How to speak up and get your voice heard
7th June, 20170 Comments
Written by: Jo Painter AC, Dip LC, NLP Prac, MRPharmS
One of the most common issues that career and business women raise with me, is how to get their voice heard in meetings.
I remember as a newly appointed manager in a large corporate organisation, feeling intimidated by senior or more experienced colleagues. This led me to feel invisible and ineffective.
If that sounds like you, then what do you think is holding you back from sharing your thoughts and ideas?
Here are some of the most common reasons:
- You've nothing of value to add and you don't want speak for speaking sake
- You don't want to say the wrong thing and look stupid
- You're being respectful to seniors as their opinion is more important
- You're a reflective thinker and don't come up with responses in time
- Do they sound familiar?
Don't worry, it's very common and there are some simple tips and techniques that can make a big difference to you.
Have a go at these 3 to get you started:
Prepare before the meeting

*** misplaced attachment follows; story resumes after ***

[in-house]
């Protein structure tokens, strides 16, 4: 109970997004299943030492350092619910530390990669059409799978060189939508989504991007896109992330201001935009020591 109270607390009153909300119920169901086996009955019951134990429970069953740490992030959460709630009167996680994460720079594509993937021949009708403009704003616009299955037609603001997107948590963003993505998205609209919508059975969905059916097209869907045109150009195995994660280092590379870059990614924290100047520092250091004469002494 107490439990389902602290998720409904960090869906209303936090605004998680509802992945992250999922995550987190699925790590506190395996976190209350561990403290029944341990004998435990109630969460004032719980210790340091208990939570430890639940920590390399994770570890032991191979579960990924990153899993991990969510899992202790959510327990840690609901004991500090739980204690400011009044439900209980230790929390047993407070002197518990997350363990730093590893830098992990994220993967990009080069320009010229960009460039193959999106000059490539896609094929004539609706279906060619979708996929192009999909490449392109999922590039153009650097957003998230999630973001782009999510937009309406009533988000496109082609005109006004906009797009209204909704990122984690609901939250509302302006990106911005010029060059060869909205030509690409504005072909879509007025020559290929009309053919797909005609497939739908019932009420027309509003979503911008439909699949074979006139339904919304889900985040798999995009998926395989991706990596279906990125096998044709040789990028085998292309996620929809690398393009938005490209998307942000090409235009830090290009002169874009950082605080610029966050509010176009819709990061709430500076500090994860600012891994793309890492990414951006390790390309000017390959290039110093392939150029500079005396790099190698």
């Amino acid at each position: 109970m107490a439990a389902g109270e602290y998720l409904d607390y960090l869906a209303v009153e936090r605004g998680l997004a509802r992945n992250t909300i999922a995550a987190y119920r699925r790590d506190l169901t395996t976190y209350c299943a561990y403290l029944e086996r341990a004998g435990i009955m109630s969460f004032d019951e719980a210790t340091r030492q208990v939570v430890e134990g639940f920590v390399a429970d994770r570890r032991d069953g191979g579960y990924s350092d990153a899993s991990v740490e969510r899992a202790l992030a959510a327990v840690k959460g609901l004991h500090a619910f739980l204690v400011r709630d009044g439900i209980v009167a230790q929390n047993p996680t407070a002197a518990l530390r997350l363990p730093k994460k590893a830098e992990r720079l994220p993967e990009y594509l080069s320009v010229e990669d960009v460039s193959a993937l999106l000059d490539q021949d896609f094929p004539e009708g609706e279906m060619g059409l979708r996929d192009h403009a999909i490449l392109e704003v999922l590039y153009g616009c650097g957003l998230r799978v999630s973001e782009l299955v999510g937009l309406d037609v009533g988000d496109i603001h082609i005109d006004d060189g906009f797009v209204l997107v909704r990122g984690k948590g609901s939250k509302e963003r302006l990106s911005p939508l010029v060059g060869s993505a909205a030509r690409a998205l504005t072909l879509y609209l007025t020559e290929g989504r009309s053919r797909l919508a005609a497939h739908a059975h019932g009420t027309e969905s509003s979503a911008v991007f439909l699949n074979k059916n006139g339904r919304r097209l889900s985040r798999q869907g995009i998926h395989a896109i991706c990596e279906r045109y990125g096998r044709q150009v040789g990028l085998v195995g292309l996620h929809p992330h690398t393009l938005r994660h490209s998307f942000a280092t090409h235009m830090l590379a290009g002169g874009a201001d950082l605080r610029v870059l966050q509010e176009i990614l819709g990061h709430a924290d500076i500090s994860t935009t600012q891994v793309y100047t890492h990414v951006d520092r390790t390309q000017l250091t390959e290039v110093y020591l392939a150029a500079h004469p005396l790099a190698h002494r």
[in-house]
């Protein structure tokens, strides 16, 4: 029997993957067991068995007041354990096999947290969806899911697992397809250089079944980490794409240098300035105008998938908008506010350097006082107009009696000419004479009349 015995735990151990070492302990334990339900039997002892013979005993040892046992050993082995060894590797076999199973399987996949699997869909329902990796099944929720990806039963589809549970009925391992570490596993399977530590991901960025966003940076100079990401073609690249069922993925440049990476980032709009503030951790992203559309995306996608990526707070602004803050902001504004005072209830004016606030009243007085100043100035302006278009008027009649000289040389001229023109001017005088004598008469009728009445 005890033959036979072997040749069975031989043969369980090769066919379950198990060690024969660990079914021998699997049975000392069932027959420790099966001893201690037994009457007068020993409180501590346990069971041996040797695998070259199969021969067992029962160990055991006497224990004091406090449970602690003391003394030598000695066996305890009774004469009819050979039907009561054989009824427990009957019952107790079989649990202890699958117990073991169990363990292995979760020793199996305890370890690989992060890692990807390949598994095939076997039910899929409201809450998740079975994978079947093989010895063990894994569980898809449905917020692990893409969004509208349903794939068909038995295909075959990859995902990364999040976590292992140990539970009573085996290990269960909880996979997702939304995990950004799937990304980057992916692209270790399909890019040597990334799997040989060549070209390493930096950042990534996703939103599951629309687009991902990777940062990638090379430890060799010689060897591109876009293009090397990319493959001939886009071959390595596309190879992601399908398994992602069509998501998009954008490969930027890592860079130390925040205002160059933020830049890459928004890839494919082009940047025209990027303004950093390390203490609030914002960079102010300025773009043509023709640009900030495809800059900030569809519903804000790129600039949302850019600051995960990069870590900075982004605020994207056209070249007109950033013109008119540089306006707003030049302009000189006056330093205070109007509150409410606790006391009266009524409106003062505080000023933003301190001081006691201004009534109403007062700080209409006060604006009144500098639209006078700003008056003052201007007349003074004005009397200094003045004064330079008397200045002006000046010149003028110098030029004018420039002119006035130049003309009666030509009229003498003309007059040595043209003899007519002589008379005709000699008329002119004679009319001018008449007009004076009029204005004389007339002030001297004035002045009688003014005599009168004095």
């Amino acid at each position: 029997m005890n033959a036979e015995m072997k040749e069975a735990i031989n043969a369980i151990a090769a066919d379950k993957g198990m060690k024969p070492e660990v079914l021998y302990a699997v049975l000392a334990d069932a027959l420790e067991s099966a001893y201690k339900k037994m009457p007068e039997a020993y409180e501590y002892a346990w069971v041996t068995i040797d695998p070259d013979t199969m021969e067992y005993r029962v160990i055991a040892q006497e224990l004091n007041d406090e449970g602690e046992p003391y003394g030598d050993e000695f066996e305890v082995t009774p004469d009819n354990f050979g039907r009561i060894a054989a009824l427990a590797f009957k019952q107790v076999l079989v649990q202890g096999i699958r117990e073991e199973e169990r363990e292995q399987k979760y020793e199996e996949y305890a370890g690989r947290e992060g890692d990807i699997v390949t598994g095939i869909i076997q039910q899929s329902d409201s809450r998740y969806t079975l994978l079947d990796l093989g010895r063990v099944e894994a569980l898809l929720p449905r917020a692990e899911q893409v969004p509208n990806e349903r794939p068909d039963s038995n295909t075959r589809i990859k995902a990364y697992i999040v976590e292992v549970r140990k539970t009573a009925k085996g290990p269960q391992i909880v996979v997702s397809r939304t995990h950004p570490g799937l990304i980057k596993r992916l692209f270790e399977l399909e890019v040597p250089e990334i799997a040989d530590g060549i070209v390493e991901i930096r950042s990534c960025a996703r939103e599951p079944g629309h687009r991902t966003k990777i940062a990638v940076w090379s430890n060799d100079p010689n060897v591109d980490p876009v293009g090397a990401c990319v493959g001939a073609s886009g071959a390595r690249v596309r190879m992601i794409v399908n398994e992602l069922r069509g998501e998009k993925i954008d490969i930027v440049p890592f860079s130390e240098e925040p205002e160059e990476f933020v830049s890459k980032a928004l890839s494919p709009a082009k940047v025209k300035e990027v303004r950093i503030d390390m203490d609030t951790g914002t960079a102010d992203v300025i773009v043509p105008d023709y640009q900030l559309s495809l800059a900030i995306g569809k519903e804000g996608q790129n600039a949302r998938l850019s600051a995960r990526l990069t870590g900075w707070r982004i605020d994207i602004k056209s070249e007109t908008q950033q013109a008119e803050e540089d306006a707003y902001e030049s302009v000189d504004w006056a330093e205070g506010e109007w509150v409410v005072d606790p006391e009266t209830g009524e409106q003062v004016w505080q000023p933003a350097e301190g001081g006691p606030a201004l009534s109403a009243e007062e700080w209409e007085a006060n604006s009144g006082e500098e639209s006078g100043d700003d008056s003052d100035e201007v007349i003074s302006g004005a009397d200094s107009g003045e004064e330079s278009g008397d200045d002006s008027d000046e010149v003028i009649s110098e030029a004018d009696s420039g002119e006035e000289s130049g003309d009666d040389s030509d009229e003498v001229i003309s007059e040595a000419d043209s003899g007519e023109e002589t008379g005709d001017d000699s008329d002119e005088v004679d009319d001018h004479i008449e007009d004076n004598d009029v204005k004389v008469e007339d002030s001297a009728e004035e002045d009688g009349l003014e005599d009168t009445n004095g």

Do you know the agenda? What items can you contribute to? What ideas or comments do you have? Can you collaborate with a colleague to support each other?
Preparation is extremely important, especially if you're a reflective thinker. Not only does it give you ideas or questions to ask but it also gives your confidence levels a boost
Speak up early
If you can speak up in the 1st 10 minutes, it takes the pressure off you and can stop all those self-doubts popping up. It doesn't have to be a really insightful idea, it can be a clarification a question or just an agreement with some else's point.
However, if you have an important idea you do want to share in the meeting, getting it in early ensures it comes from you. I'm sure we've all had that moment when a colleague explains the suggestion you were just about to share!
Avoid apologising and softening
When you are in a new situation or in an intimidating meeting you may find yourself apologising or softening your comments. Comments such as "I'd just like to ask..." or "This is probably not relevant but I was just thinking...." weaken any ideas or comments you share
Choose the one that resonates best with you and give it a go at your next meeting. It doesn't have to be a business meeting it can work just as well in social or networking events.
About the author
Jo is a leading UK confidence coach. She works with women to help them overcome their self-doubts and build their confidence and self-esteem, so they can achieve things they never imagined they could. Based in Bishops Stortford, Jo offers face to face coaching, Skype and telephone and also online coaching programmes.
Life Coach Directory is not responsible for the articles published by members. The views expressed are those of the member who wrote the article.
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